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After a Privacy Violation, Who Should Be Paid?

After a Columbia University Medical Center investigator notified the institutional review board (IRB) that, due to the actions of a study coordinator, the email addresses of 145 individuals involved in HIV/AIDS research were cc’d in a recruitment pitch for a related upcoming study, Columbia took a number of actions, including terminating the coordinator and sending subjects an apology for any “inconvenience” they suffered.[1]

But what if, in this instance or in another where protected health information has been breached, the loss or exposure of the data results in more than an inconvenience?

More than a decade ago, Congress asked the HHS Office for Civil Rights (OCR) to figure out how to share the penalties it collects from enforcement actions with individuals “harmed by an act that constitutes an offense” under laws relating to privacy or security so that they “may receive a percentage of any CMP [civil monetary penalty] or monetary settlement collected by OCR with respect to such offense.”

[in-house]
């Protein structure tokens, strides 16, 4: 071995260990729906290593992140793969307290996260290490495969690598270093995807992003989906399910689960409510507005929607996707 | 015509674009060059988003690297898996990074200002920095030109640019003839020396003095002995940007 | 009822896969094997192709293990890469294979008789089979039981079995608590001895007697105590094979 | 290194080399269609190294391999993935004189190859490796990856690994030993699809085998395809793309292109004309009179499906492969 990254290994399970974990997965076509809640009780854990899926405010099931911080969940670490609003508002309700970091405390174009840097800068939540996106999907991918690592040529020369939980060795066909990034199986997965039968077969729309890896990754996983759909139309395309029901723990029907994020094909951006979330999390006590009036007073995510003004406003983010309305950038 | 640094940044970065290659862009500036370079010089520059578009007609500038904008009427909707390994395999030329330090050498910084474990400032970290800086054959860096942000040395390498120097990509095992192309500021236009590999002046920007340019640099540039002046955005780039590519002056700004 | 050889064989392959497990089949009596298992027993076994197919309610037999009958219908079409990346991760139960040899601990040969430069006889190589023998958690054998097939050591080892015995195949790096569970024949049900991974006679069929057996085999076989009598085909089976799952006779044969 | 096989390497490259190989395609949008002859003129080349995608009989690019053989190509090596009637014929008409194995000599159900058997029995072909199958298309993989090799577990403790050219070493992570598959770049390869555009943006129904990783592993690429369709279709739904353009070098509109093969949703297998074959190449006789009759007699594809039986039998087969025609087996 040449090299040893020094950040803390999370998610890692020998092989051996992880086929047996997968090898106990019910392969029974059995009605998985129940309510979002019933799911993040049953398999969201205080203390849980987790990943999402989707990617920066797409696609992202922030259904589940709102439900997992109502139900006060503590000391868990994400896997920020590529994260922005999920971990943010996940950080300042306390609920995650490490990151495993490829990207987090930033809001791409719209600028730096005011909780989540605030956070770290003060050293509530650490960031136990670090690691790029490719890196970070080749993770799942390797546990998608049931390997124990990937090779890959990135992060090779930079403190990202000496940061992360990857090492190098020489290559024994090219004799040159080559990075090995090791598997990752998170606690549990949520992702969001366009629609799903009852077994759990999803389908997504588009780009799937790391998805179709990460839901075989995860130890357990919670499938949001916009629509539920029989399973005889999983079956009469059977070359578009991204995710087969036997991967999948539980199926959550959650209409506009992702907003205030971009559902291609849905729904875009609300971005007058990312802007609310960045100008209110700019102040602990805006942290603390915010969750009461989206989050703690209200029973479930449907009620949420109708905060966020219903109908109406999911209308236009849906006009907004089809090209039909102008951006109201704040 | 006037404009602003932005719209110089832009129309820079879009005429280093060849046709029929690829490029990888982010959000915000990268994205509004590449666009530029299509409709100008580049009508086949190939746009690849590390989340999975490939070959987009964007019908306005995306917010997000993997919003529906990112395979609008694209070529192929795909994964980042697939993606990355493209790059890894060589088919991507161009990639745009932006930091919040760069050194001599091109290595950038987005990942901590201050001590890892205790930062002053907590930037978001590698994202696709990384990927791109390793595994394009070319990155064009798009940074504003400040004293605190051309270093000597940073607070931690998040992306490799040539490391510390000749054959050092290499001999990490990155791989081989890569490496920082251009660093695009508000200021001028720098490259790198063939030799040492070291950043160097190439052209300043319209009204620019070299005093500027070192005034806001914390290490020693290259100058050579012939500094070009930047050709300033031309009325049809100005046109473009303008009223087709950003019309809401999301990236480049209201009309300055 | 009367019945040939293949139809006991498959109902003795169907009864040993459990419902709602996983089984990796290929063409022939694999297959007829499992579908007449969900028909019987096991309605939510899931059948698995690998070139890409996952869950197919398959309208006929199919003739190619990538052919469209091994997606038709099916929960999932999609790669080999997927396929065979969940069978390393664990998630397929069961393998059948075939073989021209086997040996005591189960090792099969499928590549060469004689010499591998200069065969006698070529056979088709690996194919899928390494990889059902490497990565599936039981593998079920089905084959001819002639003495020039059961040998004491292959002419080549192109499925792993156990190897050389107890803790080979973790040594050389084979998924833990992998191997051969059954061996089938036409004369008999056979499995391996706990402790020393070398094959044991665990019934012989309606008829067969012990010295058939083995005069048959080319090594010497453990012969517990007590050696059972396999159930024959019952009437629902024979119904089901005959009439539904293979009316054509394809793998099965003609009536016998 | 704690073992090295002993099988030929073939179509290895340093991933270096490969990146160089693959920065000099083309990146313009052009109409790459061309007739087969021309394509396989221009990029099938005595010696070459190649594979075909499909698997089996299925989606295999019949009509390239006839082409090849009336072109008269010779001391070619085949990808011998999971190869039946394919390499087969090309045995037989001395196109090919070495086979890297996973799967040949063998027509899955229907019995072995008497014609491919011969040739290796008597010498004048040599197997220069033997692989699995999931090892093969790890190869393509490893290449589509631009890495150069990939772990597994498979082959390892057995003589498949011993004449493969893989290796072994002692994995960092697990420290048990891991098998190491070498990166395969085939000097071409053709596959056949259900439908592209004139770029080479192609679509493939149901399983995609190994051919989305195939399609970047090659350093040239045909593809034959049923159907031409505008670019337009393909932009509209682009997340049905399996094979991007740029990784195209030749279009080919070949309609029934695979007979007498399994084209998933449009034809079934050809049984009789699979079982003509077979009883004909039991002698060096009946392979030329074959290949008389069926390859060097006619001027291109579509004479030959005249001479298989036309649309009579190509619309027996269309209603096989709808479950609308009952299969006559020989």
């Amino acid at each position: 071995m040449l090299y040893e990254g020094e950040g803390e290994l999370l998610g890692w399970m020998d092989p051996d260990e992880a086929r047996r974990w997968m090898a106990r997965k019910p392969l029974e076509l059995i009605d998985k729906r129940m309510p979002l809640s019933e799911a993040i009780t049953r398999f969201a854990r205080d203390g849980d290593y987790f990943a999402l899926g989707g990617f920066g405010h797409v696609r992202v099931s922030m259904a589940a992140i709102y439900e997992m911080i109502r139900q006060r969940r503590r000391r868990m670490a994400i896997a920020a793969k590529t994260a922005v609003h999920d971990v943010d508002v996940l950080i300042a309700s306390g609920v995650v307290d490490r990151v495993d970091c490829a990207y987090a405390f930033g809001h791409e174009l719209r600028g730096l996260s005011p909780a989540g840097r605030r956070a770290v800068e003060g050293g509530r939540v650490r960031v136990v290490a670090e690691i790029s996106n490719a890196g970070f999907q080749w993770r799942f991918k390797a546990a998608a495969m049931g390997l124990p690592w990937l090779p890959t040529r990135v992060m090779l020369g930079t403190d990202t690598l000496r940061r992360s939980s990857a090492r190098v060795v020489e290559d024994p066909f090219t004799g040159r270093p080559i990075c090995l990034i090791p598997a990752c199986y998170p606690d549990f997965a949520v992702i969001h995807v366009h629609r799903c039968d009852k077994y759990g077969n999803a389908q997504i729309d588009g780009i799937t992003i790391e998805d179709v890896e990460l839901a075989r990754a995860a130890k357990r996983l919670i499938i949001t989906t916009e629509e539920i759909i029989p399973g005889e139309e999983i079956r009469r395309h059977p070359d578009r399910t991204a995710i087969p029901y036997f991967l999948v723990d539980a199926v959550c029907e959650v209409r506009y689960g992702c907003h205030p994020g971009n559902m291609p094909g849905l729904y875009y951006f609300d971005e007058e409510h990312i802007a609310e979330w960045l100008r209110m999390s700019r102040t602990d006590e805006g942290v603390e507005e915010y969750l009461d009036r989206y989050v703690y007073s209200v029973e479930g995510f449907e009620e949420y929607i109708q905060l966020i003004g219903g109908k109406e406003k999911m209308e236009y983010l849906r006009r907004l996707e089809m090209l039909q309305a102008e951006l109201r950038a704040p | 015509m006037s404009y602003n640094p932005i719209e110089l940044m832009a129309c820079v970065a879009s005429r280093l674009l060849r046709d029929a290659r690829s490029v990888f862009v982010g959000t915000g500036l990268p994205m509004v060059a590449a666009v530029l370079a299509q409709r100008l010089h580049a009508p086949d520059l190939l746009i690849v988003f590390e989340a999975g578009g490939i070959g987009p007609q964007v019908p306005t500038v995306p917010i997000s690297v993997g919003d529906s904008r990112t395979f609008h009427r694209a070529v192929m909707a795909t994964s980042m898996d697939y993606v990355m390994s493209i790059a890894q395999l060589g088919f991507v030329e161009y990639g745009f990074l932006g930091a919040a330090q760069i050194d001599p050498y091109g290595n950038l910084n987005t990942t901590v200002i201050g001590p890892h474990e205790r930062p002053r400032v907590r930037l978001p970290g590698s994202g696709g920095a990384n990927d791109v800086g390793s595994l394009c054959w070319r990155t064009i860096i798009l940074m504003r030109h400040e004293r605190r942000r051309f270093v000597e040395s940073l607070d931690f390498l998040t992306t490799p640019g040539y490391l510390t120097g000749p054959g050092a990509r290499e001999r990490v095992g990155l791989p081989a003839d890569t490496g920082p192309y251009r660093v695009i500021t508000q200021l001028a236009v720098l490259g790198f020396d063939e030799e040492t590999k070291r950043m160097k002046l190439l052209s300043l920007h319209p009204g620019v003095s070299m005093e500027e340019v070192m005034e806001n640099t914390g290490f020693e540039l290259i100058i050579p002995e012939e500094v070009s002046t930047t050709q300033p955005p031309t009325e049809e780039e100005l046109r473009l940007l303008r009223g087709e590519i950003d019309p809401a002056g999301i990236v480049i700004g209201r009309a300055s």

OCR is finally getting started with that task, and research institutions, universities and academic medical centers—which have all felt the agency’s wrath—have until June 6 to weigh in. The agency recently published, “Considerations for Implementing the Health Information Technology for Economic and Clinical Health (HITECH) Act, as Amended,” formally a request for information (RFI) that serves two regulatory purposes.[2]

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